Education reforms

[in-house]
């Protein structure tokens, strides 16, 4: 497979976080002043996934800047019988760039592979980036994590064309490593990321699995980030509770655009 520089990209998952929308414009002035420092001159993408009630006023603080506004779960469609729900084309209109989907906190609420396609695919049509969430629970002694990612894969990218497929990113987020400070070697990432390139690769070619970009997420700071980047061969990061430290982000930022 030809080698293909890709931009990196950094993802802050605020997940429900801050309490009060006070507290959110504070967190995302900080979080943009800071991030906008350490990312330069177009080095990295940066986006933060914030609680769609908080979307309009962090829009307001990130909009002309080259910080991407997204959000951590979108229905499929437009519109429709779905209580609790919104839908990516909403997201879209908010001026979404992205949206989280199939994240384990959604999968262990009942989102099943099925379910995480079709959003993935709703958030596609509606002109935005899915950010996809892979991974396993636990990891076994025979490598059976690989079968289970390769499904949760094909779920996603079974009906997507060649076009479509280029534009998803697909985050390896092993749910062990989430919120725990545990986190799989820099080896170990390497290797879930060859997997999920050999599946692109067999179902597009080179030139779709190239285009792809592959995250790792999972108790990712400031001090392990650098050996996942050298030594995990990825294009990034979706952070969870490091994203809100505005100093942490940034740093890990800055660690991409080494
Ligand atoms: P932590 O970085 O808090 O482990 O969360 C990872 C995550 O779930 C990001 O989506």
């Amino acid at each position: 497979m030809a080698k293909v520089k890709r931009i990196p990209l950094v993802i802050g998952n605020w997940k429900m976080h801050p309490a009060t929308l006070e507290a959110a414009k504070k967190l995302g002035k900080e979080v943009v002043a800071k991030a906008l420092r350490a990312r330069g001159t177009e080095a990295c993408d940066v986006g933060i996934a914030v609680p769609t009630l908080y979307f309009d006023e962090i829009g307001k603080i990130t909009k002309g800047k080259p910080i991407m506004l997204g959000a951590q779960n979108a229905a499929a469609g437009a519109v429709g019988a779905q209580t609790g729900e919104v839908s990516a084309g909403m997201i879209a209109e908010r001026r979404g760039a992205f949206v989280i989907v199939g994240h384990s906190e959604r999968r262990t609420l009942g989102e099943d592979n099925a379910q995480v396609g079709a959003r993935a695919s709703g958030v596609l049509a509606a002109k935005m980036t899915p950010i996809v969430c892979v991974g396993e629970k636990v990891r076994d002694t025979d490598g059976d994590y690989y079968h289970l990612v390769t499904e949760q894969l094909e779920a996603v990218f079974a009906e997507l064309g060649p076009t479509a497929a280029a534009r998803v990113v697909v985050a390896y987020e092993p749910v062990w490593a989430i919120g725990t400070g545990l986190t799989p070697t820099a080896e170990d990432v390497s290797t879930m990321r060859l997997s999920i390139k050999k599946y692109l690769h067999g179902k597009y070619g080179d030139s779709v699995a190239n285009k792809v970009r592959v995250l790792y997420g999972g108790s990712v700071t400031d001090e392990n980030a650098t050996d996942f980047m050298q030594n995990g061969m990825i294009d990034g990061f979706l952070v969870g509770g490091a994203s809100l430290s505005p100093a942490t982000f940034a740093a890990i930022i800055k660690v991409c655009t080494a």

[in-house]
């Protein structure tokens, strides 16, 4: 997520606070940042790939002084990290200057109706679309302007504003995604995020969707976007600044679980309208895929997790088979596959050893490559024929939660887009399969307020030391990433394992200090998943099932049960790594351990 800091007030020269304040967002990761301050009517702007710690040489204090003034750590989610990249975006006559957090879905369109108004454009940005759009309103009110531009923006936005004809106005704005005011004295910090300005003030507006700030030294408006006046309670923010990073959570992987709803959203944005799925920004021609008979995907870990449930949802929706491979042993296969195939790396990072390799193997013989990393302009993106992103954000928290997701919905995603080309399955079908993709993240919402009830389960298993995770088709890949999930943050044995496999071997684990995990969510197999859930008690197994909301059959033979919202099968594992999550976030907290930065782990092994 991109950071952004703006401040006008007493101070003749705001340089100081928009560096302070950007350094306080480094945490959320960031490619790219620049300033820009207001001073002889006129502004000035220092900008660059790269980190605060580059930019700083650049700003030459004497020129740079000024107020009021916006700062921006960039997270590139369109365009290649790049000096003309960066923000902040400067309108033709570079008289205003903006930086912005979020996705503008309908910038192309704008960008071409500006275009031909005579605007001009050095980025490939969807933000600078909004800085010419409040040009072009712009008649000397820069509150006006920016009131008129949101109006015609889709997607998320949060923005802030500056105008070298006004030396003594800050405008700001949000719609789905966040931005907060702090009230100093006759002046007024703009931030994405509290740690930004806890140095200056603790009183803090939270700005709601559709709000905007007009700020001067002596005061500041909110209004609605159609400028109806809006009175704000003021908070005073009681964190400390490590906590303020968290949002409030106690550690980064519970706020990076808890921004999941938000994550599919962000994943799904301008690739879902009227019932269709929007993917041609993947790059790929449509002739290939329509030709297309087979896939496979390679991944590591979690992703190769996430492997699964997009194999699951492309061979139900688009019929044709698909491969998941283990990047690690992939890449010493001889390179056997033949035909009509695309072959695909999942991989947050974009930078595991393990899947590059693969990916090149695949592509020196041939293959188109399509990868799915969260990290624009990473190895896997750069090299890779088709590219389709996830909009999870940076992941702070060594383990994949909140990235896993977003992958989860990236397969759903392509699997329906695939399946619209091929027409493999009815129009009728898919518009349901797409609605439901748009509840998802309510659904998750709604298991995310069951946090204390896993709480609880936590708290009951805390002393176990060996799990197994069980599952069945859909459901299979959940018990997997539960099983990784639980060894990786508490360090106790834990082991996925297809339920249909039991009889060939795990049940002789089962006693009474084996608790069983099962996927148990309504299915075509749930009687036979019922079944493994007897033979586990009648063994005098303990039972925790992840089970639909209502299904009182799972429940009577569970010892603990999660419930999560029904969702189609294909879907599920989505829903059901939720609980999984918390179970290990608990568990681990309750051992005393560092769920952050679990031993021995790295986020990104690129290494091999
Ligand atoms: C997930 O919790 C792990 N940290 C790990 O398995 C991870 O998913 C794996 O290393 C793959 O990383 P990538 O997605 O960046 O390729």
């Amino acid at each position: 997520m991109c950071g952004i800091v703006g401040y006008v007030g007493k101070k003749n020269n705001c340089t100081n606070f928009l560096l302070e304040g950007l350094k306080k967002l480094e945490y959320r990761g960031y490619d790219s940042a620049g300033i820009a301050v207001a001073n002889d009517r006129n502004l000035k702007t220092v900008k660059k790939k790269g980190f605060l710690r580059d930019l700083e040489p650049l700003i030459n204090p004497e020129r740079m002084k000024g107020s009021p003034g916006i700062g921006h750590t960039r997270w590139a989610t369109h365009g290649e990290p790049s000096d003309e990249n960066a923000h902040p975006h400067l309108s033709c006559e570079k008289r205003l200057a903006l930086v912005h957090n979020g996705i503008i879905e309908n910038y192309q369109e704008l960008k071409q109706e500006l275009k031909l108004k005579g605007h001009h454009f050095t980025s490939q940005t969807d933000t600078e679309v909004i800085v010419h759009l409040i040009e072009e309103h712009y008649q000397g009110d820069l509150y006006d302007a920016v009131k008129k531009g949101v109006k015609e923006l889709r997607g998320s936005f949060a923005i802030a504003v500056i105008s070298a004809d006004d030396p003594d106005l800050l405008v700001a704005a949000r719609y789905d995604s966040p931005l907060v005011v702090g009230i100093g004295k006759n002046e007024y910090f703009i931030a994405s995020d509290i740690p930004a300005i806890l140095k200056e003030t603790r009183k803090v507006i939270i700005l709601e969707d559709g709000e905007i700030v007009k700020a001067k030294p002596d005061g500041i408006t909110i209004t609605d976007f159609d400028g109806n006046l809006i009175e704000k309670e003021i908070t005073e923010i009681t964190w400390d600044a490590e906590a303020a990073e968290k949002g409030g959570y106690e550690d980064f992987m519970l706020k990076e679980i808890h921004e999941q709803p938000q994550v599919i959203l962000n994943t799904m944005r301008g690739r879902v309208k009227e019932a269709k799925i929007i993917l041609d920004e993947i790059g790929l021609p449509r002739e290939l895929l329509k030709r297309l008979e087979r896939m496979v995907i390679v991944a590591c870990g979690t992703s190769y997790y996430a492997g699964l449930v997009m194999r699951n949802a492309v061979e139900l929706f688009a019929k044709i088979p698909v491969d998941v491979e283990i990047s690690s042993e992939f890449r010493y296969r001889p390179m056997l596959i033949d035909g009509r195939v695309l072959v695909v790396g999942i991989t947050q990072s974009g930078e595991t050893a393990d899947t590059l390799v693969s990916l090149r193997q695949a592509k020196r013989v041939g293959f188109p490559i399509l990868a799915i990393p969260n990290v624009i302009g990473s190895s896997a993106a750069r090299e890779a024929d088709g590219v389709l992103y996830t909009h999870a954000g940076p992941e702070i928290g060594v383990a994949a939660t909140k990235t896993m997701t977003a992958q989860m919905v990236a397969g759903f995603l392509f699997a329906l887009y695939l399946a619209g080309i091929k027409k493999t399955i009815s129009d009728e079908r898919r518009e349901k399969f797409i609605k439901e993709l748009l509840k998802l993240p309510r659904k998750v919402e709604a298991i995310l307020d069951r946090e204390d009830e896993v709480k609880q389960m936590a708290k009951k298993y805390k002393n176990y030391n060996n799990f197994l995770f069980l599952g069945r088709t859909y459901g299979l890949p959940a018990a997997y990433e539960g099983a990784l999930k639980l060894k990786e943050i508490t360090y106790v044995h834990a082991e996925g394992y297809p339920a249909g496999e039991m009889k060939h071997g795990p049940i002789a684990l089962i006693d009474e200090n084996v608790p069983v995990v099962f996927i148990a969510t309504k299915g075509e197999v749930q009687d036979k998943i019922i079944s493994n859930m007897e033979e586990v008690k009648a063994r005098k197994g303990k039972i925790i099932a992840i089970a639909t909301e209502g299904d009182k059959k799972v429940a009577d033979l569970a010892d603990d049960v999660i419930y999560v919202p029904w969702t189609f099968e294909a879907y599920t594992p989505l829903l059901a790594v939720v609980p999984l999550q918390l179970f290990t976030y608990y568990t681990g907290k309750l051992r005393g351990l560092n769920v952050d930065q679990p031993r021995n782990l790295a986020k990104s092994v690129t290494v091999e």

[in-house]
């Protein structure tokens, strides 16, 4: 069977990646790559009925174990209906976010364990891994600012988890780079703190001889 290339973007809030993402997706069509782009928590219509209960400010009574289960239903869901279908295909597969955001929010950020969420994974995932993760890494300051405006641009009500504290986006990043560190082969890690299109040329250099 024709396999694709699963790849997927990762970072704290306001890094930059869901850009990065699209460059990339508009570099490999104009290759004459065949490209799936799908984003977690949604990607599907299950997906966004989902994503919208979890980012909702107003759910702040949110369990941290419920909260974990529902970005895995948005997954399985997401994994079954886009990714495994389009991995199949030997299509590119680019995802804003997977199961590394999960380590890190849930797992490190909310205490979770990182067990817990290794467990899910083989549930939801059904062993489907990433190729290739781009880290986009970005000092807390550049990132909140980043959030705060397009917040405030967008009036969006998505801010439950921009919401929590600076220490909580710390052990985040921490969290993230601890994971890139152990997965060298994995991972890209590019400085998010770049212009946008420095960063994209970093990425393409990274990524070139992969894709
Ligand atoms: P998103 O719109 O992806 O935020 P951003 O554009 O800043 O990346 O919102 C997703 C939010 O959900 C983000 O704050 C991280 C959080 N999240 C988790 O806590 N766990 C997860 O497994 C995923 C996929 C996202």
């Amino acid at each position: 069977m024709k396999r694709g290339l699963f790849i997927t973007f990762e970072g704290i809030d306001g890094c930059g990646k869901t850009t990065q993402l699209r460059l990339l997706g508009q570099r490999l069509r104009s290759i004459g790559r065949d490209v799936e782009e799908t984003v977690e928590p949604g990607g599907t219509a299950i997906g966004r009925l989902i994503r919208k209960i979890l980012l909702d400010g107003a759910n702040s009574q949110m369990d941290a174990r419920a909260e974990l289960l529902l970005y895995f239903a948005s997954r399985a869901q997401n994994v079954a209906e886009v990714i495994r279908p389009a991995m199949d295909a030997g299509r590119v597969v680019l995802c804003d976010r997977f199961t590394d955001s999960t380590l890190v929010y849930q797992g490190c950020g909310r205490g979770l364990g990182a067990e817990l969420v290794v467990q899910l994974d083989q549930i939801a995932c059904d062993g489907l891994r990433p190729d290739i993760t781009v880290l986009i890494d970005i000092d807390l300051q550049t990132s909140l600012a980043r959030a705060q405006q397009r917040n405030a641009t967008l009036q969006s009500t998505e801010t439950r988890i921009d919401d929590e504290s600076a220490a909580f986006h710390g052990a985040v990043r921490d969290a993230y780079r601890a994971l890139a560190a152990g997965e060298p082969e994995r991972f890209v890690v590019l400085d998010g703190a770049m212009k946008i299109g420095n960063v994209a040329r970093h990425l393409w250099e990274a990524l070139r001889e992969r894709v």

The education reforms decided at the first post-holiday Cabinet meeting yesterday deserve praise, but call for one observation. The government decided to increase the number of all-day and day-care schools to 5,500. All-day and day-care schools, which were initially introduced as a pilot program a few years ago, fulfilled pressing needs and became very popular. Our observation concerns the staffing and facilities of all-day and day-care schools. If these facilities are not staffed with suitable people (not just teachers), and if they are not equipped with the requisite facilities, then they will only be used for child-tending. The second Cabinet decision concerns the establishment of new university departments; 14 at new tertiary technical colleges and three at universities. New university departments will be set up by an Education Ministry decision (and rightly so, since it is the ministry that pays for it) but only following substantiated recommendation and detailed planning by the host institution. It will also be up to the government to decide where, in which city (or town) the new university school will be opened. The procedure for opening a new university department may seem impeccable on paper. However, there are reservations over what really happens in cases where the new department does not seem to be aiming at broadening the scientific scope of the university, but rather to serve private objectives and aspirations. In five of the 17 departments now being established, the discipline has yet to be defined, or is «under examination» or «under discussion.» This renders the new schools open to all sorts of ambitions and incompetence. The decision to append a new department does not mean that the operational costs are added to the funds. Usually, funds are divided among many departments, which ends up undermining the quality standards in all of them. The same applies to the establishment of new universities (very much in vogue of late), although it seems that more problems could be solved through the restructuring and, perhaps, the extension of existing institutions – and at a lower cost. Finally, the fact that universities and university departments are scattered across the country may serve the electoral needs of local officials, but it is contribution to higher education is questionable. Gone are the days when local officials would try to attract a military camp or a prison to their region for development reasons. Now they would rather host a university.